On 2017-06-15 11:15:36 +0200 (+0200), Thierry Carrez wrote:
[...]
> I'd like to propose that we introduce a new concept: "OpenStack-Hosted
> projects". There would be "OpenStack projects" on one side, and
> "Projects hosted on OpenStack infrastructure" on the other side (all
> still under the openstack/ git repo prefix).

I'm still unconvinced a term is needed for this. Can't we just have
"OpenStack Projects" (those under TC governance) and "everything
else?" Why must the existence of any term require a term for its
opposite?

> We'll stop saying "official OpenStack project" and "unofficial
> OpenStack project". The only "OpenStack projects" will be the
> official ones. We'll chase down the last mentions of "big tent" in
> documentation and remove it from our vocabulary.
[...]

I agree on getting rid of the "big tent" phrase anywhere we find it,
though I thought we'd already avoided using that in favor of more
descriptive terminology anyway. Also I'm very excited to see a focus
on "OpenStack projects" I just don't see a benefit to making up a
name for "not an OpenStack project."
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Re: [all][tc] Moving away from "big tent" terminology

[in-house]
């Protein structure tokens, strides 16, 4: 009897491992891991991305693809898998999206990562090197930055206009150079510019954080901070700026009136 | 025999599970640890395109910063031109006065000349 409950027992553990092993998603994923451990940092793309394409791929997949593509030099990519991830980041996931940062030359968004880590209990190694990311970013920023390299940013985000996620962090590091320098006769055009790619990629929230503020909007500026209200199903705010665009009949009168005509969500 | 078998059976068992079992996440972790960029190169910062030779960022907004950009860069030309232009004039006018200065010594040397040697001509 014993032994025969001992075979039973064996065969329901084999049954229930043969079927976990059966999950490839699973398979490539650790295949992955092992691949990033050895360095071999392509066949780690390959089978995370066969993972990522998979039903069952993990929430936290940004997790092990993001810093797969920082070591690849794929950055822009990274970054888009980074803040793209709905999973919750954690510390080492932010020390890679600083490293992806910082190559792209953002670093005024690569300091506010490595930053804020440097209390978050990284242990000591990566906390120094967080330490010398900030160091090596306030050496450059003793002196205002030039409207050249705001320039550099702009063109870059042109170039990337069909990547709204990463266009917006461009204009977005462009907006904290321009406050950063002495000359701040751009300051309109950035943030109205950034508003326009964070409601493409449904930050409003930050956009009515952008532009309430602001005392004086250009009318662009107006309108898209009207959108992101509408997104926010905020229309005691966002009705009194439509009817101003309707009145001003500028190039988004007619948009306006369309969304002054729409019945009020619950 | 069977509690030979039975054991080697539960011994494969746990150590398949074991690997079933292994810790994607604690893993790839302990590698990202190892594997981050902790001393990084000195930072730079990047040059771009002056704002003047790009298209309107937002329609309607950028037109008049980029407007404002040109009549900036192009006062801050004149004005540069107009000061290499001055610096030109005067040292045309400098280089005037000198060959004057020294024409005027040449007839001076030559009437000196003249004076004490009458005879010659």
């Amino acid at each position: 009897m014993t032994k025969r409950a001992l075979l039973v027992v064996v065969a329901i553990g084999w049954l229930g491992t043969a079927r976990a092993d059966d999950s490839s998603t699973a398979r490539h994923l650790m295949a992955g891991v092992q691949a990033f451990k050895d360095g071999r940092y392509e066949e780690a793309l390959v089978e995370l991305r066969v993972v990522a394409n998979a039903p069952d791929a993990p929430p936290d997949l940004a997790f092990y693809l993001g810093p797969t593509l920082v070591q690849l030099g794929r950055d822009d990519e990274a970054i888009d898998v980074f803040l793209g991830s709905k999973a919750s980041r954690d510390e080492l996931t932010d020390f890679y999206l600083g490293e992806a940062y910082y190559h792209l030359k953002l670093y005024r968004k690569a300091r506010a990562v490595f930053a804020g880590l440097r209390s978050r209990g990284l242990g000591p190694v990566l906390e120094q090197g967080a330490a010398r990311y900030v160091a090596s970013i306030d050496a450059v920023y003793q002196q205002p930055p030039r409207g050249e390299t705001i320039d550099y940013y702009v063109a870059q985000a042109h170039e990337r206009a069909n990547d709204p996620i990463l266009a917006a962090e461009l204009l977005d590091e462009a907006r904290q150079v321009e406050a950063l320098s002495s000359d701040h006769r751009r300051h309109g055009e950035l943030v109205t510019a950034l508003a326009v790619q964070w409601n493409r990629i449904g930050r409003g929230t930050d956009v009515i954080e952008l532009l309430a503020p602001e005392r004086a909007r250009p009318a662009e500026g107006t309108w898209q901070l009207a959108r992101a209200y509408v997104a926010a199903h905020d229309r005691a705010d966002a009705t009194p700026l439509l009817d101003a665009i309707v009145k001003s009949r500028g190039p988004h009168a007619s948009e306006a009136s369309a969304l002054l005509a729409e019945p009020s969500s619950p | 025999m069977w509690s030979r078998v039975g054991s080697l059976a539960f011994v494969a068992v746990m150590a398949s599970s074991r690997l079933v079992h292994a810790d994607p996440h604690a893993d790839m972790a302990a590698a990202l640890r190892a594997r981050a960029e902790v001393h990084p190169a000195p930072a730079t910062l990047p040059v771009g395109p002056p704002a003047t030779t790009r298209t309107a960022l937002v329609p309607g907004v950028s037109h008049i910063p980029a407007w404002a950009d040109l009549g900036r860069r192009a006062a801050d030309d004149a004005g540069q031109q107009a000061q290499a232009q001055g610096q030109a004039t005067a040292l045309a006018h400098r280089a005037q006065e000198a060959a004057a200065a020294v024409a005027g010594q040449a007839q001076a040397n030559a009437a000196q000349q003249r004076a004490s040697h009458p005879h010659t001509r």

Thierry Carrez
Jeremy Stanley wrote:

> On 2017-06-15 11:15:36 +0200 (+0200), Thierry Carrez wrote:
> [...]
>> I'd like to propose that we introduce a new concept: "OpenStack-Hosted
>> projects". There would be "OpenStack projects" on one side, and
>> "Projects hosted on OpenStack infrastructure" on the other side (all
>> still under the openstack/ git repo prefix).
>
> I'm still unconvinced a term is needed for this. Can't we just have
> "OpenStack Projects" (those under TC governance) and "everything
> else?" Why must the existence of any term require a term for its
> opposite?
Well, we tried that for 2.5 years now, and people are still confused
about which projects are an Openstack project and what are not. The
confusion led to the perception that everything under openstack/ is an
openstack project. It led to the perception that "big tent" means
"anything goes in" or "flea market".

Whether we like it or not, giving a name to that category, a name that
people can refer to (not "projects under openstack infrastructure that
are not officially recognized by the TC"), is I think the only way out
of this confusion.

Obviously we are not the target audience for that term. I think we are
deep enough in OpenStack and technically-focused enough to see through
that. But reality is, the majority of the rest of the world is confused,
and needs help figuring it out. Giving the category a name is a way to
do that.

--
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Re: [all][tc] Moving away from "big tent" terminology

gordon chung-2
In reply to this post by Chris Dent-2


On 15/06/17 07:03 AM, Chris Dent wrote:

>
> Part of the issue is that the meaning and value of being  an